St. Pete haunted house ups the creep factor, joins a list of scares
By SEAN DALY
Times Staff Writer
For this year's Radley Haunted House, one of the area's premier poltergeisty attractions, creator Cody Meacham went dark. Darker than his past six mazes, which weren't exactly la-di-da strolls through Candyland. Darker than his devout Christian upbringing usually allows him to wander.
"Witchcraft," says the 25-year-old self-taught spookmeister who spent $11,000 of his own money on this year's pentagrammatical walk-through. "I kind of said a prayer in that room."
"That room" belongs to Agnes Radley, unhinged owner of a 1930s orphanage and yet another ill-fated member of Meacham's cursed fictional family. Without giving too much away — Meacham is a sly showman as well as a sinister storyteller — Agnes does her young charges wrong on Halloween night, with all h-e-double-hockey-sticks breaking loose in a fiery, and disturbing, "basement" finale.
Last year, more than 5,000 visitors braved the haunted house at 3900 19th St. N — built, as always, with meticulous care in his parents' front yard. That story, set in the 1880s, involved newlyweds William and Scarlett Radley, who were drawn into a mystical labyrinth.
"Every year I say I want to keep the story simple," Meacham says with a laugh. He pens the plot and then builds the detailed sets without a whole lot of help, just a few friends and associates. "Then it always gets convoluted. But I've wanted to do an orphanage since last year's haunt."
The Radley Orphanage — subtitled "Ashes of Innocence," which should let you know just how dark this sucker gets — ups the ante with a subsequent plot about modern-day investigators, the Radley Paranormal Research Team, digging into the eerie past. The haunt begins in a burned-out schoolhouse — and then gets really scary really fast.
Oh, there's a little hope to be found within — just a little. "I wanted the kids to come back (from the dead) and defeat Agnes," says Meacham, whose day job is in the scenic department at HSN.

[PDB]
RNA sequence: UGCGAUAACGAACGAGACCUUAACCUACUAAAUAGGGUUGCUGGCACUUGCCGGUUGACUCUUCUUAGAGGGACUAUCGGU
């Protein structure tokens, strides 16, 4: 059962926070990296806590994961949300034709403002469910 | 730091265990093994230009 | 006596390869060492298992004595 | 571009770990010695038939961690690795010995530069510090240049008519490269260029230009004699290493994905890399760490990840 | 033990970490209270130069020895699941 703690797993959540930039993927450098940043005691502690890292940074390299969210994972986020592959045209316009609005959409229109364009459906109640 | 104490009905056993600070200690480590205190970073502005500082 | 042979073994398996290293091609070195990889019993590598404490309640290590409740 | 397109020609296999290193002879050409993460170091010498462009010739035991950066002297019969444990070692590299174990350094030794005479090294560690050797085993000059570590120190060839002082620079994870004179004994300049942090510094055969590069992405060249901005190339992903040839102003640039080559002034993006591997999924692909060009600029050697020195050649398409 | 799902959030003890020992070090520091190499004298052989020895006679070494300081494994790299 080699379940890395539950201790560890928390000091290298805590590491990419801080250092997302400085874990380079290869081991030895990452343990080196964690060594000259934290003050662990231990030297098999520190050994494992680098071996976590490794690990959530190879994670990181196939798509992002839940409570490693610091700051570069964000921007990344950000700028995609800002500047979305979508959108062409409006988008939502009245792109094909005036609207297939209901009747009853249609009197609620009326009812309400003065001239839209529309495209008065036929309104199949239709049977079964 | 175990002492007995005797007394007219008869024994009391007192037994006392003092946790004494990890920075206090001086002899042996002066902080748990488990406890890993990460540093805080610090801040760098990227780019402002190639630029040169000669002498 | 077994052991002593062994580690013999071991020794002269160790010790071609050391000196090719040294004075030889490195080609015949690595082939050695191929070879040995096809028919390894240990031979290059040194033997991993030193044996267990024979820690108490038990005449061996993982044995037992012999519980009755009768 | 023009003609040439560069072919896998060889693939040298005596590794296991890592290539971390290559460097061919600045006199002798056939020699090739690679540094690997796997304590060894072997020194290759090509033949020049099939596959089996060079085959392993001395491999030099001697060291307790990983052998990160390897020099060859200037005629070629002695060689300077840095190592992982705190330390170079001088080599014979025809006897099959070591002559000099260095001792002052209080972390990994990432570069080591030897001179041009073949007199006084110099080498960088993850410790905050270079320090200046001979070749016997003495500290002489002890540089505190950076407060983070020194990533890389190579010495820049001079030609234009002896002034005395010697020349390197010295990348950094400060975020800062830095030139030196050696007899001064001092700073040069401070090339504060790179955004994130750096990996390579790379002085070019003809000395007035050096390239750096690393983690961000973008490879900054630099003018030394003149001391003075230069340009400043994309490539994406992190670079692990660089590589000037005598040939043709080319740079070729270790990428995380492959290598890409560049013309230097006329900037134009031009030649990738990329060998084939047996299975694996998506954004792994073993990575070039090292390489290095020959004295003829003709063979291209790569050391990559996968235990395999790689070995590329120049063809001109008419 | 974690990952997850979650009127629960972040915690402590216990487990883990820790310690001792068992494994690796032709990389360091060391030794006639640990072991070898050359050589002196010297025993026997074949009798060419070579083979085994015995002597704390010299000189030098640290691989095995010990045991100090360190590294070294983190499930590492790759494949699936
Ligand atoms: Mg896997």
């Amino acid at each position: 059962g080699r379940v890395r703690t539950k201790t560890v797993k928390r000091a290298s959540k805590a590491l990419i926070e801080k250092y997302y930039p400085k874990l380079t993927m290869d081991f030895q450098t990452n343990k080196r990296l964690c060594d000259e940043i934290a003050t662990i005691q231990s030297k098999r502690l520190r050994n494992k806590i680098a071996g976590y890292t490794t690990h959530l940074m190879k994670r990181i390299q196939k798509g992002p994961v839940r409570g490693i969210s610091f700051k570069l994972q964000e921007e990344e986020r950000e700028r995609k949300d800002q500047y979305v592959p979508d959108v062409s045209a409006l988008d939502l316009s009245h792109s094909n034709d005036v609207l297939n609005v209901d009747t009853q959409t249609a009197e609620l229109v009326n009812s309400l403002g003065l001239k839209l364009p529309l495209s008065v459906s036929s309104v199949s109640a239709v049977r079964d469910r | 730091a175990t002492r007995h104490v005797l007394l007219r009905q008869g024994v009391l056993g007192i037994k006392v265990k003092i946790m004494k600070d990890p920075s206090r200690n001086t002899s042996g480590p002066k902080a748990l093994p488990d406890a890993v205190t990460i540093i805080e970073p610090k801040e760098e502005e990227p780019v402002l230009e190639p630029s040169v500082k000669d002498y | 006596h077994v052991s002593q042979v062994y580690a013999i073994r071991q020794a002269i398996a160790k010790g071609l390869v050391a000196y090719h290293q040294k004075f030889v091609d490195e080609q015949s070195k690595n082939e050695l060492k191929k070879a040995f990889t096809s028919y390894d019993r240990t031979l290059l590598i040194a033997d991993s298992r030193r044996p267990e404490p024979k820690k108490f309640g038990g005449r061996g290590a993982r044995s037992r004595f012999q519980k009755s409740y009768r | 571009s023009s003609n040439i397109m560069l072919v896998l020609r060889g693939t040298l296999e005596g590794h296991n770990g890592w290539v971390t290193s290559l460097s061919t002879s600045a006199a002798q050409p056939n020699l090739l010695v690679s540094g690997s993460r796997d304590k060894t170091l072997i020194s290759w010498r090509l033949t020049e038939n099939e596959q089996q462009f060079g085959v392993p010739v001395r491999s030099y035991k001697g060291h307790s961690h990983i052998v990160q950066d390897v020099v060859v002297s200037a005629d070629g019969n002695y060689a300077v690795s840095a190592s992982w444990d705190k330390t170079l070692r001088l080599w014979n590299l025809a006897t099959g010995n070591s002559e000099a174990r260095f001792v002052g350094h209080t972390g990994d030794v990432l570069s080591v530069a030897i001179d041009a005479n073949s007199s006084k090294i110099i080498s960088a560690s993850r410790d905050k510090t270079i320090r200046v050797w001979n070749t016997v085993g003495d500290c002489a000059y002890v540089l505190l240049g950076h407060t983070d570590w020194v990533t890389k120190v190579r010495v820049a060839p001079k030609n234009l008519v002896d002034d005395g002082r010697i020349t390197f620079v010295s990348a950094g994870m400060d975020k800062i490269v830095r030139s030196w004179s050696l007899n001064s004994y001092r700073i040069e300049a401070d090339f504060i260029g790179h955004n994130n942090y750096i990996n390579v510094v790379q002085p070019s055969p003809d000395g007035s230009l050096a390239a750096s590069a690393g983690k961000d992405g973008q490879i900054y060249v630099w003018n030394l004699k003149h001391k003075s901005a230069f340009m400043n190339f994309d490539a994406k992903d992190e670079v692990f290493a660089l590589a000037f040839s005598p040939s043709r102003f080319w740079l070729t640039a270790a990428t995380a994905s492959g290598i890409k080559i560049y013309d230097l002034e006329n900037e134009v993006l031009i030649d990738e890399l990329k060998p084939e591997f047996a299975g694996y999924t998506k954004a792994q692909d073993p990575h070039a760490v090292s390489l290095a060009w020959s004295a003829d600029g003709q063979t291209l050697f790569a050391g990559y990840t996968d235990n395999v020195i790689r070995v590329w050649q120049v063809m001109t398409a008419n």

Twelve volunteer actors — three of whom will play Agnes in different stages of witchy awfulness — will blend in among the rich 1930s details and high-tech touches that include surround sound (just wait until you hear the children chanting, "Burn the witch!") lighting and, for the first time ever, an "ash machine."
Setting the scene will be the facade, which features a multistory orphanage, a decrepit playground and that seriously unsettling charred schoolhouse. "I purposefully overachieved on the exterior this year after a negative YouTube comment said I half-a---- last year's exterior," says Meacham, whose talent has brought fans, and critics, from all over.
Yep, nothing like a haunted-house guy with a grudge. Good luck with that, boys and girls.
Sean Daly can be reached at email@example.com. Follow @seandalypoplife on Twitter.
© 2016 Tampa Bay Times
If you dare
Radley Haunted House
The house is at 3900 19th St. N in St. Petersburg. It's open from 8 p.m. to midnight Thursday through Sunday plus Oct. 30 and 31. Admission is $4, cash and credit cards accepted. Not recommended for young children.